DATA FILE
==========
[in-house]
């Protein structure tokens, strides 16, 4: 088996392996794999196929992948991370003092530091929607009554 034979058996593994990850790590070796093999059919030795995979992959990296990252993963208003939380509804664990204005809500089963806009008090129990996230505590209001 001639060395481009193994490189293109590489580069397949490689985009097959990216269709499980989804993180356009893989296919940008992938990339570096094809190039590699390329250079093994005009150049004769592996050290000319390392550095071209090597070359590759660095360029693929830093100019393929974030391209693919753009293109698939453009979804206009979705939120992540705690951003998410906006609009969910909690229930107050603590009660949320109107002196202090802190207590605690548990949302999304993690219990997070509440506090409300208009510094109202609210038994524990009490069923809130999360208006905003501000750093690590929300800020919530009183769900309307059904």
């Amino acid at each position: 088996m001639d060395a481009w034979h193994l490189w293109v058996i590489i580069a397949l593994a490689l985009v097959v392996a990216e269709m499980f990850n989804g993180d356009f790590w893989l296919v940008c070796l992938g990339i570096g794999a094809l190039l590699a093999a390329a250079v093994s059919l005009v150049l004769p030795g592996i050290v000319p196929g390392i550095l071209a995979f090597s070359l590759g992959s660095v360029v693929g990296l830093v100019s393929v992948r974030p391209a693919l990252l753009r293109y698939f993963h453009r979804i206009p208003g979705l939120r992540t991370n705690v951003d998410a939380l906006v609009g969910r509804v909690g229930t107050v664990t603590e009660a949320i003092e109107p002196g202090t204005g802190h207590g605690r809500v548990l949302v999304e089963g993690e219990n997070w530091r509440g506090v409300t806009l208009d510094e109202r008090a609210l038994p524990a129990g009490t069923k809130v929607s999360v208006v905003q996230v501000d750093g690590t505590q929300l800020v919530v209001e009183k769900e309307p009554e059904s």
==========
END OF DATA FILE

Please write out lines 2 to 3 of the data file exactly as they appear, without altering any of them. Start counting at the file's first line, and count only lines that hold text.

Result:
């Protein structure tokens, strides 16, 4: 088996392996794999196929992948991370003092530091929607009554 034979058996593994990850790590070796093999059919030795995979992959990296990252993963208003939380509804664990204005809500089963806009008090129990996230505590209001 001639060395481009193994490189293109590489580069397949490689985009097959990216269709499980989804993180356009893989296919940008992938990339570096094809190039590699390329250079093994005009150049004769592996050290000319390392550095071209090597070359590759660095360029693929830093100019393929974030391209693919753009293109698939453009979804206009979705939120992540705690951003998410906006609009969910909690229930107050603590009660949320109107002196202090802190207590605690548990949302999304993690219990997070509440506090409300208009510094109202609210038994524990009490069923809130999360208006905003501000750093690590929300800020919530009183769900309307059904």
């Amino acid at each position: 088996m001639d060395a481009w034979h193994l490189w293109v058996i590489i580069a397949l593994a490689l985009v097959v392996a990216e269709m499980f990850n989804g993180d356009f790590w893989l296919v940008c070796l992938g990339i570096g794999a094809l190039l590699a093999a390329a250079v093994s059919l005009v150049l004769p030795g592996i050290v000319p196929g390392i550095l071209a995979f090597s070359l590759g992959s660095v360029v693929g990296l830093v100019s393929v992948r974030p391209a693919l990252l753009r293109y698939f993963h453009r979804i206009p208003g979705l939120r992540t991370n705690v951003d998410a939380l906006v609009g969910r509804v909690g229930t107050v664990t603590e009660a949320i003092e109107p002196g202090t204005g802190h207590g605690r809500v548990l949302v999304e089963g993690e219990n997070w530091r509440g506090v409300t806009l208009d510094e109202r008090a609210l038994p524990a129990g009490t069923k809130v929607s999360v208006v905003q996230v501000d750093g690590t505590q929300l800020v919530v209001e009183k769900e309307p009554e059904s």